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Trousdell House Has New Owners

Michael and Claudia Taglich restore historic house

Sag Harbor residents Michael and Claudia Taglich were honored at the annual Main Street Association meeting last Wednesday night at the Life Enrichment Center for putting forth restoration money to save the historic Trousdell House, also known as “Hillside,” which is located at the corner of East Main Street and Sandy Hill Road. The couple had donated $2 million for a roof-to-foundation restoration of the home, which was built in 1844.

“The Taglich family helped raise the necessary money to stabilize this house and we are very grateful for that,” said Main Street Association President John Bonifacio. “It is critical for us as community members and an organization to fight for the preservation of our historic structures to make sure they are not lost.”

Michael, who is chairman and president of Taglich Brothers, a New York City-based securities firm, said he had bought the home from the North Shore Land Alliance, a nonprofit that usually buys and preserves vacant land.

“It is a beautiful, historic structure and we did not want to see it torn down by developers,” said Taglich. “My wife and I and our four daughters really like the area of Oyster Bay and we plan to stay here in this wonderful house with its charming character.”

The Trousdell House, “Hillside,” has a very historical background. It was built in 1844 as a summer home for Cornelius and Adelia McCoon and housed a tavern and inn in the 1850s. In the 1870s, President Theodore Roosevelt’s uncle, James, rented the home and for much of the later 20th century, Dr. James Trousdell kept it as his home and office.

In 2011 the home was bought by the North Shore Land Alliance to prevent demolition and construction from developers.

Other MSA News:

Five kiosks in the downtown area were given a facelift. Broken and scratched panes were replaced and shingles and trim were repainted. New information sheets were also added highlighting businesses and historic sites.

Main Street Association Board member Mario Gallo took part in the Adopt-A-Spot initiative, helping to transform the gateway into Oyster Bay from West Shore Rd. With help from Forest Iron Works of Locust Valley, Gallo helped beautify the location by adding plantings and spreading out the signage on a brand new white fence. Gallo who worked the Oyster Bay Chamber of Commerce on the project, will help maintain the plantings throughout the year.

News

Oyster Bay is becoming a known name on the Long Island bar scene thanks to the recent success of its very own craft beer created by The Oyster Bay Brewing Company. Established in 2012 by Gabe Haim and Ryan Schlotter, two friends who quickly jumped at the opportunity to home brew and create their own beer, these Long Islanders are excited to be doing what they love while representing Oyster Bay.

“There is a lot of opportunity in Oyster Bay, being a hamlet on the water and on the North Shore, we thought it would be a perfect fit,” said Haim. “Oyster Bay is going through a resurgence and we wanted to be a draw in the town. “

On Saturday, July 5, Building J on the Western Waterfront was opened to the public for a free concert of classical music played by talented youth in the Oyster Bay Music Festival. The acoustics in the large metal shed were lively as the backdrop of the Ida May, a wooden oyster dredge under construction, lent artisanal flavor to the rich stew of mostly sea-related musical selections. People sat on stacks and benches of freshly milled wood or stood in the cavernous space. They soaked in beautiful solos, duets and trios that combined voice, piano, flute, cello and violin. Frank M Flower & Sons provided fresh oysters that engaged the palate, and representatives from Steinway & Sons gave a quick overview of how their pianos are made, relating several aspects of their meticulous process to the construction of the Ida May.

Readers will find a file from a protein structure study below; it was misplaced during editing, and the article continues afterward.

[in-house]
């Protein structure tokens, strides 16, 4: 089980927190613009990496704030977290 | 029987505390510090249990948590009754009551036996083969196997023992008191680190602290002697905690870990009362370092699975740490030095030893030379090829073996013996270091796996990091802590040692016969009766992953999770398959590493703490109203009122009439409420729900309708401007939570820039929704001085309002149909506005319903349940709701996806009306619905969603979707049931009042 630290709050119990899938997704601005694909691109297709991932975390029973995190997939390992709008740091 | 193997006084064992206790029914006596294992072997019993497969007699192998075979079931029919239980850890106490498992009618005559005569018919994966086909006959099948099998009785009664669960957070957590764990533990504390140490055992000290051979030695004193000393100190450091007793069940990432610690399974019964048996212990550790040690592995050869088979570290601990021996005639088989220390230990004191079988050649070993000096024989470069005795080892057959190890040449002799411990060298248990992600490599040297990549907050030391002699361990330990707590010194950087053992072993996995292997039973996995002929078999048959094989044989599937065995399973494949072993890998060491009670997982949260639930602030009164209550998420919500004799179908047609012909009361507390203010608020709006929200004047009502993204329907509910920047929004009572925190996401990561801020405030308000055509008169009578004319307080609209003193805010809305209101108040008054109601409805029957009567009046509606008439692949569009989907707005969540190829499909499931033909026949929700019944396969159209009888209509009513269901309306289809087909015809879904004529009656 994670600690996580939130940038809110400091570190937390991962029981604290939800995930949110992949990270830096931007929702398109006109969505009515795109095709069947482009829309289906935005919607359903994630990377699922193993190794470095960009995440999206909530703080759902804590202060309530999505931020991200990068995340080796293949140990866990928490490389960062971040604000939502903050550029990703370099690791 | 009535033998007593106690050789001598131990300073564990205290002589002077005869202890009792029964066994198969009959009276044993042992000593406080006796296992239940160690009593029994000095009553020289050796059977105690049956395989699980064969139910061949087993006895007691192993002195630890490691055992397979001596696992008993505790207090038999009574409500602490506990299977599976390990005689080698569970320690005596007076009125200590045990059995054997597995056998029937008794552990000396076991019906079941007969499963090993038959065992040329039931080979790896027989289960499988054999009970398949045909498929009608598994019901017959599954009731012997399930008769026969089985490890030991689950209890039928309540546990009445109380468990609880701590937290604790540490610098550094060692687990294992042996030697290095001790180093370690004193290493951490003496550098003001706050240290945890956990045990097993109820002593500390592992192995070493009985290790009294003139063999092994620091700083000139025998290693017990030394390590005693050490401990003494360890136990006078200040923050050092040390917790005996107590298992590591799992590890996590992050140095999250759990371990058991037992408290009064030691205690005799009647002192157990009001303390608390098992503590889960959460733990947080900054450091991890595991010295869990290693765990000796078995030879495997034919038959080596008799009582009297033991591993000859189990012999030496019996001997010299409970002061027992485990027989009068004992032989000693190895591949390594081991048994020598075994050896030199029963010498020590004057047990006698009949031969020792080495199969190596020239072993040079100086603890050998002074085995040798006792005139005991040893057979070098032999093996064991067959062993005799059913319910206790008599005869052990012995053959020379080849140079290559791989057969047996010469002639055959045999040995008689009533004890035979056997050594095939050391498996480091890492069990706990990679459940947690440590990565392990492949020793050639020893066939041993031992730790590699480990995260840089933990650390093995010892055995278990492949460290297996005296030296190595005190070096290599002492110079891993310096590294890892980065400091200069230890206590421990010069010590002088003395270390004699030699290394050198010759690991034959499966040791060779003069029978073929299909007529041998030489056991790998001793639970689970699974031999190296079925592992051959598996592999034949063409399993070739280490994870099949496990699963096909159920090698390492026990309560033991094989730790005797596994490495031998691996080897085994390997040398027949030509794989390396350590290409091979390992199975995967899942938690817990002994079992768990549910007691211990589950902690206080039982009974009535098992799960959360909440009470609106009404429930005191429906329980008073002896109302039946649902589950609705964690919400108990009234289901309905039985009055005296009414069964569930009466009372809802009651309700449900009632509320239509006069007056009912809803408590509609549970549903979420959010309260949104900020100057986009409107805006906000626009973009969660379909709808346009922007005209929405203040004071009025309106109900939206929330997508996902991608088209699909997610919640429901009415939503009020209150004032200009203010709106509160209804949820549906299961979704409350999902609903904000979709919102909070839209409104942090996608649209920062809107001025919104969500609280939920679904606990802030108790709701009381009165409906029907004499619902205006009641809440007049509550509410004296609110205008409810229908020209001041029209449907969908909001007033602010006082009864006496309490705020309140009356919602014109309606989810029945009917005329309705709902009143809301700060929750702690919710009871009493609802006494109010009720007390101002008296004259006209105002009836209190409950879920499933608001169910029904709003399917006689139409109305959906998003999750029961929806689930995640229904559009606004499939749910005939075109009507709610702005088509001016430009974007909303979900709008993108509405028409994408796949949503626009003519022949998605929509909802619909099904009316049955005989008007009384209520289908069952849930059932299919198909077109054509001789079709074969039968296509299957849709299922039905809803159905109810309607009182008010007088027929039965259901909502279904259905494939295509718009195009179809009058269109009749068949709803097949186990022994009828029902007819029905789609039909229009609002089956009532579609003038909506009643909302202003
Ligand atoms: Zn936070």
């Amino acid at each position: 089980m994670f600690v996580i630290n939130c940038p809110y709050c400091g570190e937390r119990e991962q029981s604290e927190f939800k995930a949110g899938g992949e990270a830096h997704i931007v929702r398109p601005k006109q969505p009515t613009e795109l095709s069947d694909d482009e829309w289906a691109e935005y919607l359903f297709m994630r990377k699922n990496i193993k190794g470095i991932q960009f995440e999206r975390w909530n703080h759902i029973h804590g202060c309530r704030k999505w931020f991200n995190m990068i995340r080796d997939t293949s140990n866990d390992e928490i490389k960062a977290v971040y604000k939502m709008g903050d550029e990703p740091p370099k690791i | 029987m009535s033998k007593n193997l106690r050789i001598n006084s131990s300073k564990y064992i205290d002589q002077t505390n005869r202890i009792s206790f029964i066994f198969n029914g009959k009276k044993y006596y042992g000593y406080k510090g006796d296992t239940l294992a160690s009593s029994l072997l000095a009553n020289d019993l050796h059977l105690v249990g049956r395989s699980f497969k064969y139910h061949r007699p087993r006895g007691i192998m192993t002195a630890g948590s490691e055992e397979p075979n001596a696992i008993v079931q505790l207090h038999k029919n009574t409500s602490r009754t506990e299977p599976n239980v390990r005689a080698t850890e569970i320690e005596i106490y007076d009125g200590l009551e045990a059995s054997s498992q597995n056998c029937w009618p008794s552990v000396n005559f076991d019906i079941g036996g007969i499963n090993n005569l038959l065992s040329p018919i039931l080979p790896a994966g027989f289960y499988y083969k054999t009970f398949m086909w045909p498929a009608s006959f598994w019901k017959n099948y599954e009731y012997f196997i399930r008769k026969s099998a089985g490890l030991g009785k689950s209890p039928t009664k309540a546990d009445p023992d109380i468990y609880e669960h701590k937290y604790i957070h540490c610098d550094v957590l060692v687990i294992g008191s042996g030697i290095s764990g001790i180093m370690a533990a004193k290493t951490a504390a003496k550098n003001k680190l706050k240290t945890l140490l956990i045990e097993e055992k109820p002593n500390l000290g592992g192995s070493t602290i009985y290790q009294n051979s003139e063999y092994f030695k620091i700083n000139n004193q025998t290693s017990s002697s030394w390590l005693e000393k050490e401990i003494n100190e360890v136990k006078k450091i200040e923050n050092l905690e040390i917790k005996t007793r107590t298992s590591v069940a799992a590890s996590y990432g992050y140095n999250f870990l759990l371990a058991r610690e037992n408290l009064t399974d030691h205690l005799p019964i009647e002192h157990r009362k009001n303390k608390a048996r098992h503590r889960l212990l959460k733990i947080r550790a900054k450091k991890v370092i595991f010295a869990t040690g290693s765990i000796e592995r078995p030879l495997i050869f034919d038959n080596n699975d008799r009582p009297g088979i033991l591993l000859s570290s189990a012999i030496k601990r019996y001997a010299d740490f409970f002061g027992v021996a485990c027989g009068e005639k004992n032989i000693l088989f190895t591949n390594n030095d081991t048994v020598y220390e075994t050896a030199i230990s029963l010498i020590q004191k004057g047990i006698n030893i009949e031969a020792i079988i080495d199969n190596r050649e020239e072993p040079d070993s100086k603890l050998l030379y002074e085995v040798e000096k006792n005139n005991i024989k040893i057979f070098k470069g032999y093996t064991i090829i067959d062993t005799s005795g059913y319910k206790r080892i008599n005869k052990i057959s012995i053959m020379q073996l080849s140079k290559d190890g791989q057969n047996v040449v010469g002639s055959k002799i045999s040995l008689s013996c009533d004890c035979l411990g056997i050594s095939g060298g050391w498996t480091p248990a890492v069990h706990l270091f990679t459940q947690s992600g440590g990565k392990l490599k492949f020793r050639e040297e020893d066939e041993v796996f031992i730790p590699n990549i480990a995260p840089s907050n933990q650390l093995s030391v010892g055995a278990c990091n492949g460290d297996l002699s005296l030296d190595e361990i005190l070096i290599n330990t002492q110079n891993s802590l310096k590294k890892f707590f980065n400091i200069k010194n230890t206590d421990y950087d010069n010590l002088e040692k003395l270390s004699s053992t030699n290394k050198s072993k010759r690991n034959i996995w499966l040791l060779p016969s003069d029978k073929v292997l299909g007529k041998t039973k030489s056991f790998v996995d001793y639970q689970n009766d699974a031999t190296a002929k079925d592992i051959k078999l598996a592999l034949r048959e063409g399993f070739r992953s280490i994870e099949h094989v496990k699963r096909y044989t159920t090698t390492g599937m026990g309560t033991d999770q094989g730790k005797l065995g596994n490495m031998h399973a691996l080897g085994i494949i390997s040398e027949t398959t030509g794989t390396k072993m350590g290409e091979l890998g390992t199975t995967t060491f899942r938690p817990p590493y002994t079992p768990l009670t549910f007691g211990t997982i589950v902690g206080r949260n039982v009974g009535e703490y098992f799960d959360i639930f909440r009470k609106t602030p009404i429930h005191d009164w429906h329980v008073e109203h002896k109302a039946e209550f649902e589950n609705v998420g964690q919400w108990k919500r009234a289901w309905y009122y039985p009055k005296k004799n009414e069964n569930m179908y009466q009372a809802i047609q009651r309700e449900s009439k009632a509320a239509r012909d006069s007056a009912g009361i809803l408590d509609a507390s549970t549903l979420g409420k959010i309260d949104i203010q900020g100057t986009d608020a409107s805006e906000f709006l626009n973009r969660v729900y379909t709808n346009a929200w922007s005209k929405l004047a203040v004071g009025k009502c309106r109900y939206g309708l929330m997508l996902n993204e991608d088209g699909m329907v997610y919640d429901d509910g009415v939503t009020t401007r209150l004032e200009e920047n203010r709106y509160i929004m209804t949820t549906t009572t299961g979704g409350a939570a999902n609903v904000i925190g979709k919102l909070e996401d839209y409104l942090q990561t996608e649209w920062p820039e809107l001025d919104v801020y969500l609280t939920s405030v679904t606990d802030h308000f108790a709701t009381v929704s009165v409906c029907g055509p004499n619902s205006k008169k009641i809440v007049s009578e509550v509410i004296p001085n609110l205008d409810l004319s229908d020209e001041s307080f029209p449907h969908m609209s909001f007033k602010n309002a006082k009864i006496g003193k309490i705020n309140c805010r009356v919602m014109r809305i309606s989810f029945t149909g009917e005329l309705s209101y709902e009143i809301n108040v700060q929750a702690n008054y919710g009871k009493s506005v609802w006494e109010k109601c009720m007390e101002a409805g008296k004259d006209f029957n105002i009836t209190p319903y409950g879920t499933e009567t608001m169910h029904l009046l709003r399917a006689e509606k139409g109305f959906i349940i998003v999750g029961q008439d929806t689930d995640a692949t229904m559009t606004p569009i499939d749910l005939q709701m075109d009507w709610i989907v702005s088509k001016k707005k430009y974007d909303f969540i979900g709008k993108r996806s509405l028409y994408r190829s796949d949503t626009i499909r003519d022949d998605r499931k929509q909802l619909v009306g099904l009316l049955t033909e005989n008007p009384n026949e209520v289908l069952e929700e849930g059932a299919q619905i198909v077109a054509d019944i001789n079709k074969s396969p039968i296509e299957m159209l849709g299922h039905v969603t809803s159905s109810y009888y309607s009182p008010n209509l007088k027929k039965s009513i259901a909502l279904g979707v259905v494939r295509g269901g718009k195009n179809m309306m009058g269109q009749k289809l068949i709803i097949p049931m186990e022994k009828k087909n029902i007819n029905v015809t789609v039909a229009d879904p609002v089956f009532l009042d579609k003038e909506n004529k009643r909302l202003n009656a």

Sports

Oakcliff’s intensive training program provided a high level of competition last weekend at the U.S. Women’s Match Racing Championship in Oyster Bay.

This year, the teams selected for the event were highly ranked through the United States, and several of the competitors are past and current Oakcliff trainees, including Elizabeth Shaw, Kathryn Shiber, Madeline Gill, and Danielle Gallo.

A total of 11 members of St. Dominic Track Team (grades 1-8) recently medaled at the Nassau-Suffolk CYO Championship Finals at Mitchel Field. In the finals, the athletes competed against the finalists from all three regions, representing more than 2,500 athletes from 23 other parishes.

In addition to the student athletes’ success, the track coaches were honored as well. St. Dominic CYO Track coaches Phil Schade (grades 1-3), Julie and Mike Keffer (grades 4-6) and Rich Cameron (grades 7-8) were selected by peer coaches in their region for the NSCYO Team Sportsmanship Award. The Saint Dominic CYO track program, in its second year, has already proven to be a force to be reckoned with and the young runners are among the best on Long Island.


Calendar

July Band Concerts

Wednesday, July 30

Babysitting and First Aid Workshop

Thursday, July 31

Opera Night

Saturday, Aug. 2



Columns

1959: The Year The Music Stopped Playing
Written by Michael A. Miller, mmillercolumn@gmail.com

The Eccentric Heiress Of ‘Empty Mansions’
Written by Mike Barry, MFBarry@optonline.net

Yellow Margarine And A Pitch For The Ages
Written by Michael A. Miller, mmillercolumn@gmail.com